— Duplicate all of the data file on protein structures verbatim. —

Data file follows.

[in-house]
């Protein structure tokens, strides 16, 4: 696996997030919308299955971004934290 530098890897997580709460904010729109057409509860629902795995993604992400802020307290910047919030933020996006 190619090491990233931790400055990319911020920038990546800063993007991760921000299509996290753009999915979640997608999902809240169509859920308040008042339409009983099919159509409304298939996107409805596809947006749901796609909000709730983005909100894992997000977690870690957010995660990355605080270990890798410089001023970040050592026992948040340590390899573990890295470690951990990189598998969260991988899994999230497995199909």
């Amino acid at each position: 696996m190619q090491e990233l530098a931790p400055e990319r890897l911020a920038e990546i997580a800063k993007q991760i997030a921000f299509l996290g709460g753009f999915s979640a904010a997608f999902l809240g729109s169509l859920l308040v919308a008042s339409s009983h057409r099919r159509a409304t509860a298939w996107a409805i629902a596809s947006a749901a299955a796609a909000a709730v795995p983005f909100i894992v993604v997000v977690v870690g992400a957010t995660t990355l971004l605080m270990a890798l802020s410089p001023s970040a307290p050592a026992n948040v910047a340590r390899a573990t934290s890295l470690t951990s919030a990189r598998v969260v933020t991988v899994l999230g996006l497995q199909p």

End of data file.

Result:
[in-house]
């Protein structure tokens, strides 16, 4: 696996997030919308299955971004934290 530098890897997580709460904010729109057409509860629902795995993604992400802020307290910047919030933020996006 190619090491990233931790400055990319911020920038990546800063993007991760921000299509996290753009999915979640997608999902809240169509859920308040008042339409009983099919159509409304298939996107409805596809947006749901796609909000709730983005909100894992997000977690870690957010995660990355605080270990890798410089001023970040050592026992948040340590390899573990890295470690951990990189598998969260991988899994999230497995199909």
């Amino acid at each position: 696996m190619q090491e990233l530098a931790p400055e990319r890897l911020a920038e990546i997580a800063k993007q991760i997030a921000f299509l996290g709460g753009f999915s979640a904010a997608f999902l809240g729109s169509l859920l308040v919308a008042s339409s009983h057409r099919r159509a409304t509860a298939w996107a409805i629902a596809s947006a749901a299955a796609a909000a709730v795995p983005f909100i894992v993604v997000v977690v870690g992400a957010t995660t990355l971004l605080m270990a890798l802020s410089p001023s970040a307290p050592a026992n948040v910047a340590r390899a573990t934290s890295l470690t951990s919030a990189r598998v969260v933020t991988v899994l999230g996006l497995q199909p």